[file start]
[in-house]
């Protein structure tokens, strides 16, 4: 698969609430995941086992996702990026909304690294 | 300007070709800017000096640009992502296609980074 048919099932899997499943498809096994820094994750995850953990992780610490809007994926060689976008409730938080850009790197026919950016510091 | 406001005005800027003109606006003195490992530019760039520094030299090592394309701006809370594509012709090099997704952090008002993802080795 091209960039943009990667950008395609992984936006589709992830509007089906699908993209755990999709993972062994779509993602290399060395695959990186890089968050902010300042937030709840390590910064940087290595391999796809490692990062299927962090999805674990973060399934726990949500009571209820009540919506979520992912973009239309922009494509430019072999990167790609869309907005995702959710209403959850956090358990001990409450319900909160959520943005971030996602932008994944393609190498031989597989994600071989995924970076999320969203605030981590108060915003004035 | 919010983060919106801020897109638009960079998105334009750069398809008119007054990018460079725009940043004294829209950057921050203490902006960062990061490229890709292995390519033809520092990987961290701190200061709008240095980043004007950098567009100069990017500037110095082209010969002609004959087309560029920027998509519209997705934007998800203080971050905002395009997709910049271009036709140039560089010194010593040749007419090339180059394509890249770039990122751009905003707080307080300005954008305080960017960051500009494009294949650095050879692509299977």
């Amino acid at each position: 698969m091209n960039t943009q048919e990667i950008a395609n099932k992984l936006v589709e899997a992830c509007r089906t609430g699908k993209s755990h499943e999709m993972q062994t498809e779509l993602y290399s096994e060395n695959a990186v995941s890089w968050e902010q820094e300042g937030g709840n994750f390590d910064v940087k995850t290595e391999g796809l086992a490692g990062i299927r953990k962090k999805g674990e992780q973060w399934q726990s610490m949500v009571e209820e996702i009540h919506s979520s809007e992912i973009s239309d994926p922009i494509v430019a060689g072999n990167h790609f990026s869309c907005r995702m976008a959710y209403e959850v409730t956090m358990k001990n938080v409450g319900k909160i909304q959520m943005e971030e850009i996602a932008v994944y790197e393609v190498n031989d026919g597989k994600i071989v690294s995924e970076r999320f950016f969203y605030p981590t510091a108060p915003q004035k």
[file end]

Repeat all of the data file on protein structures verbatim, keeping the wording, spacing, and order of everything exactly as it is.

[in-house]
């Protein structure tokens, strides 16, 4: 698969609430995941086992996702990026909304690294 | 300007070709800017000096640009992502296609980074 048919099932899997499943498809096994820094994750995850953990992780610490809007994926060689976008409730938080850009790197026919950016510091 | 406001005005800027003109606006003195490992530019760039520094030299090592394309701006809370594509012709090099997704952090008002993802080795 091209960039943009990667950008395609992984936006589709992830509007089906699908993209755990999709993972062994779509993602290399060395695959990186890089968050902010300042937030709840390590910064940087290595391999796809490692990062299927962090999805674990973060399934726990949500009571209820009540919506979520992912973009239309922009494509430019072999990167790609869309907005995702959710209403959850956090358990001990409450319900909160959520943005971030996602932008994944393609190498031989597989994600071989995924970076999320969203605030981590108060915003004035 | 919010983060919106801020897109638009960079998105334009750069398809008119007054990018460079725009940043004294829209950057921050203490902006960062990061490229890709292995390519033809520092990987961290701190200061709008240095980043004007950098567009100069990017500037110095082209010969002609004959087309560029920027998509519209997705934007998800203080971050905002395009997709910049271009036709140039560089010194010593040749007419090339180059394509890249770039990122751009905003707080307080300005954008305080960017960051500009494009294949650095050879692509299977």
């Amino acid at each position: 698969m091209n960039t943009q048919e990667i950008a395609n099932k992984l936006v589709e899997a992830c509007r089906t609430g699908k993209s755990h499943e999709m993972q062994t498809e779509l993602y290399s096994e060395n695959a990186v995941s890089w968050e902010q820094e300042g937030g709840n994750f390590d910064v940087k995850t290595e391999g796809l086992a490692g990062i299927r953990k962090k999805g674990e992780q973060w399934q726990s610490m949500v009571e209820e996702i009540h919506s979520s809007e992912i973009s239309d994926p922009i494509v430019a060689g072999n990167h790609f990026s869309c907005r995702m976008a959710y209403e959850v409730t956090m358990k001990n938080v409450g319900k909160i909304q959520m943005e971030e850009i996602a932008v994944y790197e393609v190498n031989d026919g597989k994600i071989v690294s995924e970076r999320f950016f969203y605030p981590t510091a108060p915003q004035k």